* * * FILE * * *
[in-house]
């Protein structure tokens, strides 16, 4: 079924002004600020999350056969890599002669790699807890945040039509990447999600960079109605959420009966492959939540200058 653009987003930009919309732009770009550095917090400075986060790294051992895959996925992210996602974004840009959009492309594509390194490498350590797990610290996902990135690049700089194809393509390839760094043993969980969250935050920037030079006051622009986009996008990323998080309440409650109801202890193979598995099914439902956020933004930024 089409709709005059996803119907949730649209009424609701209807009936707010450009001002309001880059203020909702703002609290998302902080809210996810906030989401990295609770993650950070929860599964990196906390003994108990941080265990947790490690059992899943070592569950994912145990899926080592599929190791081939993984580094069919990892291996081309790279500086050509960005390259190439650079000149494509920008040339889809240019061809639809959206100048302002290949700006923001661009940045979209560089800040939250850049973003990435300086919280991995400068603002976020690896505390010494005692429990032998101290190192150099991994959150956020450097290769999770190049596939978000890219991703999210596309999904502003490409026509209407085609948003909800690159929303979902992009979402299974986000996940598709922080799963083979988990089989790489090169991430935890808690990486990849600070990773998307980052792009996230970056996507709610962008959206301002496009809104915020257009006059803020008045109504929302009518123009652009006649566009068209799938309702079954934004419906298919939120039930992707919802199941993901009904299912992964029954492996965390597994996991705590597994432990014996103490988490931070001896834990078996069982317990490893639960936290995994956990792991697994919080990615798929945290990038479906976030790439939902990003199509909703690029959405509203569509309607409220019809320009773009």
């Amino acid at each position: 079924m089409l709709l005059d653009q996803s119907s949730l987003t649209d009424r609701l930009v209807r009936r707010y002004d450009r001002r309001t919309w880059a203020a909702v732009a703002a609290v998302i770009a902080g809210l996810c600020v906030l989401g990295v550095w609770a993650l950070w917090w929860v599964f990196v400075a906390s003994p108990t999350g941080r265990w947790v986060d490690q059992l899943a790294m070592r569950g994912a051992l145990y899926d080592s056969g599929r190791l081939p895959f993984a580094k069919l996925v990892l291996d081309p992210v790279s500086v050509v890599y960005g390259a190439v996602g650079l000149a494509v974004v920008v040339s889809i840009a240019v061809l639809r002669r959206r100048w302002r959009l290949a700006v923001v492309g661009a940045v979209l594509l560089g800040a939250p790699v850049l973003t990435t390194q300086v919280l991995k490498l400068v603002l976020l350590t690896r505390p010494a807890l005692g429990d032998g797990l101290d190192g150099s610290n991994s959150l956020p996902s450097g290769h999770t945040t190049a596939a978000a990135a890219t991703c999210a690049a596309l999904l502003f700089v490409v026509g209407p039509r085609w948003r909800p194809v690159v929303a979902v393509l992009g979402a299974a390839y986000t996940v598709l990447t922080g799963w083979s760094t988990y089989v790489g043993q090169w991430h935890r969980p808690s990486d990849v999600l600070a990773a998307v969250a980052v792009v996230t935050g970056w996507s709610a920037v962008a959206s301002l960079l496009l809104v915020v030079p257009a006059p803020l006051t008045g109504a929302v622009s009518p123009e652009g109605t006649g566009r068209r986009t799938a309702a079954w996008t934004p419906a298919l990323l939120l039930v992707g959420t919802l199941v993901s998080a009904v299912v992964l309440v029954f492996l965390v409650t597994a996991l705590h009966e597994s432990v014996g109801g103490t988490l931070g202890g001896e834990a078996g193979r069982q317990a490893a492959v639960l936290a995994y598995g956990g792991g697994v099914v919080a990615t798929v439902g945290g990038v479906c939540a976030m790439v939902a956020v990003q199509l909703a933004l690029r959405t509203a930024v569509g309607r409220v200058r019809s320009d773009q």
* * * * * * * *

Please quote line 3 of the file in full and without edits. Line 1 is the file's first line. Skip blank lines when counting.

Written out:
């Amino acid at each position: 079924m089409l709709l005059d653009q996803s119907s949730l987003t649209d009424r609701l930009v209807r009936r707010y002004d450009r001002r309001t919309w880059a203020a909702v732009a703002a609290v998302i770009a902080g809210l996810c600020v906030l989401g990295v550095w609770a993650l950070w917090w929860v599964f990196v400075a906390s003994p108990t999350g941080r265990w947790v986060d490690q059992l899943a790294m070592r569950g994912a051992l145990y899926d080592s056969g599929r190791l081939p895959f993984a580094k069919l996925v990892l291996d081309p992210v790279s500086v050509v890599y960005g390259a190439v996602g650079l000149a494509v974004v920008v040339s889809i840009a240019v061809l639809r002669r959206r100048w302002r959009l290949a700006v923001v492309g661009a940045v979209l594509l560089g800040a939250p790699v850049l973003t990435t390194q300086v919280l991995k490498l400068v603002l976020l350590t690896r505390p010494a807890l005692g429990d032998g797990l101290d190192g150099s610290n991994s959150l956020p996902s450097g290769h999770t945040t190049a596939a978000a990135a890219t991703c999210a690049a596309l999904l502003f700089v490409v026509g209407p039509r085609w948003r909800p194809v690159v929303a979902v393509l992009g979402a299974a390839y986000t996940v598709l990447t922080g799963w083979s760094t988990y089989v790489g043993q090169w991430h935890r969980p808690s990486d990849v999600l600070a990773a998307v969250a980052v792009v996230t935050g970056w996507s709610a920037v962008a959206s301002l960079l496009l809104v915020v030079p257009a006059p803020l006051t008045g109504a929302v622009s009518p123009e652009g109605t006649g566009r068209r986009t799938a309702a079954w996008t934004p419906a298919l990323l939120l039930v992707g959420t919802l199941v993901s998080a009904v299912v992964l309440v029954f492996l965390v409650t597994a996991l705590h009966e597994s432990v014996g109801g103490t988490l931070g202890g001896e834990a078996g193979r069982q317990a490893a492959v639960l936290a995994y598995g956990g792991g697994v099914v919080a990615t798929v439902g945290g990038v479906c939540a976030m790439v939902a956020v990003q199509l909703a933004l690029r959405t509203a930024v569509g309607r409220v200058r019809s320009d773009q």